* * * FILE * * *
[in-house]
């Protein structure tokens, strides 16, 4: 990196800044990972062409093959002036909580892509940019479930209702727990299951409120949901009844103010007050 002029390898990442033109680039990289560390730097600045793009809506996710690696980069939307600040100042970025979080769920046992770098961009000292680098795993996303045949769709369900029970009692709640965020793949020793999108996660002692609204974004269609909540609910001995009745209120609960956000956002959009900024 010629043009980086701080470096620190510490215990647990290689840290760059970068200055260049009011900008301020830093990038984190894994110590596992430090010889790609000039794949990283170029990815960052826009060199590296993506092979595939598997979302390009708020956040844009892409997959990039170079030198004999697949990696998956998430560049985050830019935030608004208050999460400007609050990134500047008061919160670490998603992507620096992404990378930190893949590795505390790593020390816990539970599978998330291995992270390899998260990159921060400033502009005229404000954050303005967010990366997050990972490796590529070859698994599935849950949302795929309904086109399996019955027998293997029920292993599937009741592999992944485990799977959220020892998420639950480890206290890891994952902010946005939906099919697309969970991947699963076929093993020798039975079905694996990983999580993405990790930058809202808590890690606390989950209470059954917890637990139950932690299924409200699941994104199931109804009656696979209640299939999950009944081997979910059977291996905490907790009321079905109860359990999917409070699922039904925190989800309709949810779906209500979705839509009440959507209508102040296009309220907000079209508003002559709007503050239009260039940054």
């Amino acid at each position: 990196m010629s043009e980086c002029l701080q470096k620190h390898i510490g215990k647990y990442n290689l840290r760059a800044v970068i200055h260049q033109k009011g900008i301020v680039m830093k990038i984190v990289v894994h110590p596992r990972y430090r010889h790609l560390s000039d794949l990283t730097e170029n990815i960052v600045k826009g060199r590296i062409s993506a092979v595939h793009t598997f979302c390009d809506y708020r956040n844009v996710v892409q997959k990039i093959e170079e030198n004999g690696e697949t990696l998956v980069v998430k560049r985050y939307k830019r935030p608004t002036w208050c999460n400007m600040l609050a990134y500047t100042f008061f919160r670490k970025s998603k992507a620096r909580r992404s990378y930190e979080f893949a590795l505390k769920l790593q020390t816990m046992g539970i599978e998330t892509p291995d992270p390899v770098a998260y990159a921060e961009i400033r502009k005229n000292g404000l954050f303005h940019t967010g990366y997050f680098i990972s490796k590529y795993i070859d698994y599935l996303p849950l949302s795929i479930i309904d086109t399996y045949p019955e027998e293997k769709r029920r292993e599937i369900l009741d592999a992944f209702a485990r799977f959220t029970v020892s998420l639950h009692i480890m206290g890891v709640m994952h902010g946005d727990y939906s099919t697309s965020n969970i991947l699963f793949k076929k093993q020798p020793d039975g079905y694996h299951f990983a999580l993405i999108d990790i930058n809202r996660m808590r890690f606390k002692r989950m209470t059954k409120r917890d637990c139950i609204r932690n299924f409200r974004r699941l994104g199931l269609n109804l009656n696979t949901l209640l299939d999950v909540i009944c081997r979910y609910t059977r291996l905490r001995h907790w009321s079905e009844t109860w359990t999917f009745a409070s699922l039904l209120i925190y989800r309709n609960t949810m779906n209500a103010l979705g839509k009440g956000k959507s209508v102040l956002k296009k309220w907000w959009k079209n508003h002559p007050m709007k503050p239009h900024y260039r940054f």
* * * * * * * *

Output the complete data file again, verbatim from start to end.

[in-house]
């Protein structure tokens, strides 16, 4: 990196800044990972062409093959002036909580892509940019479930209702727990299951409120949901009844103010007050 002029390898990442033109680039990289560390730097600045793009809506996710690696980069939307600040100042970025979080769920046992770098961009000292680098795993996303045949769709369900029970009692709640965020793949020793999108996660002692609204974004269609909540609910001995009745209120609960956000956002959009900024 010629043009980086701080470096620190510490215990647990290689840290760059970068200055260049009011900008301020830093990038984190894994110590596992430090010889790609000039794949990283170029990815960052826009060199590296993506092979595939598997979302390009708020956040844009892409997959990039170079030198004999697949990696998956998430560049985050830019935030608004208050999460400007609050990134500047008061919160670490998603992507620096992404990378930190893949590795505390790593020390816990539970599978998330291995992270390899998260990159921060400033502009005229404000954050303005967010990366997050990972490796590529070859698994599935849950949302795929309904086109399996019955027998293997029920292993599937009741592999992944485990799977959220020892998420639950480890206290890891994952902010946005939906099919697309969970991947699963076929093993020798039975079905694996990983999580993405990790930058809202808590890690606390989950209470059954917890637990139950932690299924409200699941994104199931109804009656696979209640299939999950009944081997979910059977291996905490907790009321079905109860359990999917409070699922039904925190989800309709949810779906209500979705839509009440959507209508102040296009309220907000079209508003002559709007503050239009260039940054």
């Amino acid at each position: 990196m010629s043009e980086c002029l701080q470096k620190h390898i510490g215990k647990y990442n290689l840290r760059a800044v970068i200055h260049q033109k009011g900008i301020v680039m830093k990038i984190v990289v894994h110590p596992r990972y430090r010889h790609l560390s000039d794949l990283t730097e170029n990815i960052v600045k826009g060199r590296i062409s993506a092979v595939h793009t598997f979302c390009d809506y708020r956040n844009v996710v892409q997959k990039i093959e170079e030198n004999g690696e697949t990696l998956v980069v998430k560049r985050y939307k830019r935030p608004t002036w208050c999460n400007m600040l609050a990134y500047t100042f008061f919160r670490k970025s998603k992507a620096r909580r992404s990378y930190e979080f893949a590795l505390k769920l790593q020390t816990m046992g539970i599978e998330t892509p291995d992270p390899v770098a998260y990159a921060e961009i400033r502009k005229n000292g404000l954050f303005h940019t967010g990366y997050f680098i990972s490796k590529y795993i070859d698994y599935l996303p849950l949302s795929i479930i309904d086109t399996y045949p019955e027998e293997k769709r029920r292993e599937i369900l009741d592999a992944f209702a485990r799977f959220t029970v020892s998420l639950h009692i480890m206290g890891v709640m994952h902010g946005d727990y939906s099919t697309s965020n969970i991947l699963f793949k076929k093993q020798p020793d039975g079905y694996h299951f990983a999580l993405i999108d990790i930058n809202r996660m808590r890690f606390k002692r989950m209470t059954k409120r917890d637990c139950i609204r932690n299924f409200r974004r699941l994104g199931l269609n109804l009656n696979t949901l209640l299939d999950v909540i009944c081997r979910y609910t059977r291996l905490r001995h907790w009321s079905e009844t109860w359990t999917f009745a409070s699922l039904l209120i925190y989800r309709n609960t949810m779906n209500a103010l979705g839509k009440g956000k959507s209508v102040l956002k296009k309220w907000w959009k079209n508003h002559p007050m709007k503050p239009h900024y260039r940054f």